This means individual home and family combinations forecast to have lower fuel bills are recognised as having more money available to meet mortgage repayments (whilst leaving an equal level of spending money remaining). The result is higher maximum mortgage offers can be made to these homes where other lending factors are equal, which could vary lending amounts by £11,500 across the EPC (Energy Performance Certificate) 'G' to 'A' range, or more commonly by around £4,000 for the difference between EPC 'E' and 'C'. The LENDERS report, and a free fuel prediction tool, can be found here.

[edit] Delivering quality, healthy, energy efficient homes that work for people

An energy efficient home done well, should only have positive outcomes for its occupants and the wider environment. However, we have yet to reach a point where all homes that are labelled as 'energy efficient' don’t have downsides. This is why the Green Finance work, must tie in with government and industries work to deliver high quality homes.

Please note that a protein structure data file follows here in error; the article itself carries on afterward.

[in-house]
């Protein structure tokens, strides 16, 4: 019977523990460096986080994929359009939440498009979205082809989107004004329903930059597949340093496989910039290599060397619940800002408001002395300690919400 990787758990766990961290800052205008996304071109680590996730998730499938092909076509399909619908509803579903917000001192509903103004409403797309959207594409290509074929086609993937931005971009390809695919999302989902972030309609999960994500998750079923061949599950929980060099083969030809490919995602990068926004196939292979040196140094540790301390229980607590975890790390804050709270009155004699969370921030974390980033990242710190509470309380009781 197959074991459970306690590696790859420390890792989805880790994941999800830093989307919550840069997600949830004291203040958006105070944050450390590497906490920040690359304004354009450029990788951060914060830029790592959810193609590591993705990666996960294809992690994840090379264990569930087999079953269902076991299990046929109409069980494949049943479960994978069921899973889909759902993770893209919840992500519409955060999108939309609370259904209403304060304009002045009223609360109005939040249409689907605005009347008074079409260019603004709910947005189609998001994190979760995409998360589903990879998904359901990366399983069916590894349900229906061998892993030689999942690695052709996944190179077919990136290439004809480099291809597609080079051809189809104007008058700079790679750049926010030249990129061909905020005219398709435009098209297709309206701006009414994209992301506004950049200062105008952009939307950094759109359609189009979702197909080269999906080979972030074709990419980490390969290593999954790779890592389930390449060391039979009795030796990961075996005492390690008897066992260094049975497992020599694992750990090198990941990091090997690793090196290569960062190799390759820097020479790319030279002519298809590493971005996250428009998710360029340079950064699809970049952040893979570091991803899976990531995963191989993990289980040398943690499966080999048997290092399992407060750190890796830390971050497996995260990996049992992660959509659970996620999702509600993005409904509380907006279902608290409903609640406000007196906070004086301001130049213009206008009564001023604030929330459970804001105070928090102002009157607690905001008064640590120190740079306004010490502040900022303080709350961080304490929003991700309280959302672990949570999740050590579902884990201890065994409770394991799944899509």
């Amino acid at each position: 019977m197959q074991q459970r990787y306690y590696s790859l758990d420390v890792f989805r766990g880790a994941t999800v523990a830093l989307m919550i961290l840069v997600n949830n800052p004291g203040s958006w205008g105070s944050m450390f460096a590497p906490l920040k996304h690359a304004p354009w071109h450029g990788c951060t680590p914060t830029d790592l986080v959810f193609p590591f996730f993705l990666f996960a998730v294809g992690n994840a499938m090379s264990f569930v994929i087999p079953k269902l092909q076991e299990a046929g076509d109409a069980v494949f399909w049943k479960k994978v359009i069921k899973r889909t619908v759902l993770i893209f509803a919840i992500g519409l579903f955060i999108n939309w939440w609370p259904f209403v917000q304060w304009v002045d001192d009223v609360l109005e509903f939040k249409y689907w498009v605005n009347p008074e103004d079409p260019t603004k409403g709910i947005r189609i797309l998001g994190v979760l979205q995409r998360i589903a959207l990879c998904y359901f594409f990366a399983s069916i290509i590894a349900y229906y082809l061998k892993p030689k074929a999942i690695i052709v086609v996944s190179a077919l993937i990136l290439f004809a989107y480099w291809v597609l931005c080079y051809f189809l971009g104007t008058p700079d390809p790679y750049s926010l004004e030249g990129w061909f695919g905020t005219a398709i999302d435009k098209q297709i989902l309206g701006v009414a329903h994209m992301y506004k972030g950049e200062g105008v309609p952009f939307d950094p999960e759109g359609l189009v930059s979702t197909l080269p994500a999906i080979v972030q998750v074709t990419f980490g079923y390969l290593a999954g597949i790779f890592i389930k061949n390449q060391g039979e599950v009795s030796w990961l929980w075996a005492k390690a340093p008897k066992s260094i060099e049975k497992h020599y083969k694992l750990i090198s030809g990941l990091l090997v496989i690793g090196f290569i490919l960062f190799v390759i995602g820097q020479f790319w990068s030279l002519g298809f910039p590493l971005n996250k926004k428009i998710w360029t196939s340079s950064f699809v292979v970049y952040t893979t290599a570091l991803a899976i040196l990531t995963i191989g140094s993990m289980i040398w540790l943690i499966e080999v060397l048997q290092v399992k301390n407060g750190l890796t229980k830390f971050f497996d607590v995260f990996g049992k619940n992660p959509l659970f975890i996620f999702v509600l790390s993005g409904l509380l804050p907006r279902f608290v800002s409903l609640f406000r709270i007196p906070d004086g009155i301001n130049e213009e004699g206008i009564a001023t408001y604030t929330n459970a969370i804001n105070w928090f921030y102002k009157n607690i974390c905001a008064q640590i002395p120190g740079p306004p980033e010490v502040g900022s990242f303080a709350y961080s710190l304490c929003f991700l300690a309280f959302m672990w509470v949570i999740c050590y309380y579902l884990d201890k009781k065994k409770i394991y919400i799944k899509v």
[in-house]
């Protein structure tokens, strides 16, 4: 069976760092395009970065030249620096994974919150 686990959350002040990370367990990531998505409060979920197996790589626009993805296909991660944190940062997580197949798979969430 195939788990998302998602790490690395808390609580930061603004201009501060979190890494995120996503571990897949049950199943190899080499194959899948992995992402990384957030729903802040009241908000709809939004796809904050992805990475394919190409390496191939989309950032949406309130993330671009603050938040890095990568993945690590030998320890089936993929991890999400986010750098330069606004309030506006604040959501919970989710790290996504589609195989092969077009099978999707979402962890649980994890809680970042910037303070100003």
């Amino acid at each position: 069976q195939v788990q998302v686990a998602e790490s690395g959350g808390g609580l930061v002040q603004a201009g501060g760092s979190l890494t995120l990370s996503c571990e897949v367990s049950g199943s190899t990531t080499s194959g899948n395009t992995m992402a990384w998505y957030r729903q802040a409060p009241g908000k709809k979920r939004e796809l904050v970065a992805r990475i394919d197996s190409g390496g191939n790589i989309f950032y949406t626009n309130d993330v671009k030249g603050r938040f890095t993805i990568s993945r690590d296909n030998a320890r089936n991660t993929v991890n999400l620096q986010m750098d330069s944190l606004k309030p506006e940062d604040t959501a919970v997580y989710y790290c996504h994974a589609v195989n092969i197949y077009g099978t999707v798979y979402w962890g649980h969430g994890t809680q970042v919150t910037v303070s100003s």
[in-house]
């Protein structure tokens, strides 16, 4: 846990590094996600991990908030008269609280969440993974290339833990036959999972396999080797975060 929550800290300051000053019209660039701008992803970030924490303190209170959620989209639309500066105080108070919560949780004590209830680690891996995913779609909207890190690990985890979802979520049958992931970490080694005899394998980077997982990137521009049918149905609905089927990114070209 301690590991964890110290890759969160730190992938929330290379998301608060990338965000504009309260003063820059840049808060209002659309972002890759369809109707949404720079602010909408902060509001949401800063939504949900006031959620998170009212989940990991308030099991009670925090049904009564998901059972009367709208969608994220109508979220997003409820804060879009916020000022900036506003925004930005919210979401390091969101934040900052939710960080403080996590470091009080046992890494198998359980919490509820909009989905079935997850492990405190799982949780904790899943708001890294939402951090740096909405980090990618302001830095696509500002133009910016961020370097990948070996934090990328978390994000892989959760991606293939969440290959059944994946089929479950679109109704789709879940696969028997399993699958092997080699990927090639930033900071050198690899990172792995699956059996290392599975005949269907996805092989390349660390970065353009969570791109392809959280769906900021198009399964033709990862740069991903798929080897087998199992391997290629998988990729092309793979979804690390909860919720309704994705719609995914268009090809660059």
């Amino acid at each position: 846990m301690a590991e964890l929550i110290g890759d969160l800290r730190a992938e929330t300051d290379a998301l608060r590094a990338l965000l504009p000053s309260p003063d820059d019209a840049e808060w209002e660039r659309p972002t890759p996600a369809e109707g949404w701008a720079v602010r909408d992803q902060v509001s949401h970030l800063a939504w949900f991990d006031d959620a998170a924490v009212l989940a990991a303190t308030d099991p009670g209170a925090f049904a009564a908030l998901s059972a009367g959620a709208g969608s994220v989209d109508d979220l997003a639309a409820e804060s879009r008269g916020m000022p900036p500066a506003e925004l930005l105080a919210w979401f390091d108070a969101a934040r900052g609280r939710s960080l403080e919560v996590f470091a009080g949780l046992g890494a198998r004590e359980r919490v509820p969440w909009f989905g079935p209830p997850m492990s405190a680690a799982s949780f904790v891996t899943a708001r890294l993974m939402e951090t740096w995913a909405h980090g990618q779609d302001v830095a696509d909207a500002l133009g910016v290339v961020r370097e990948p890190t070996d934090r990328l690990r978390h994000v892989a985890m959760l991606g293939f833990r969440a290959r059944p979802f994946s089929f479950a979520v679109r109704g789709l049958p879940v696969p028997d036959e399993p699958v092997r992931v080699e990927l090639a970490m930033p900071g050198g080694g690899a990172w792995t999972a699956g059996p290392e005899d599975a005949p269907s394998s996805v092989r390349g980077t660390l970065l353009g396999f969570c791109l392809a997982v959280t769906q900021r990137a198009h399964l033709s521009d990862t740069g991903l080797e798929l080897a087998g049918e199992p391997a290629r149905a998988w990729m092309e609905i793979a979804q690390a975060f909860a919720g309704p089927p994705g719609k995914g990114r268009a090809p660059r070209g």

Too many people are still buying new homes that don’t meet the mark, with issues such as missing insulation and draught exclusion that doesn’t last a reasonable period. Homes that are not built to minimal quality levels must not get cheaper mortgages, irrespective of their EPCs.

Delivering quality is a key theme for the Home Quality Mark and an area that is going to be enhanced further in the next update (due Spring 2018); this will help ensure a robust positive outcome for consumers and the financial sector who live in or lend to a household with HQM certification.

The performance gap (i.e. the difference between what is calculated and actual energy use) remains. The calculation behind the Energy Performance Certificate (EPC) is getting more accurate, but in many ways, it is still undervalued work meaning inconsistency in accuracy continues. And it should be remembered, its purpose is to assess the property alone: The influence of the number and lifestyle of the occupants is normalised, so the EPC alone is not the tool to try and predict real performance as measured.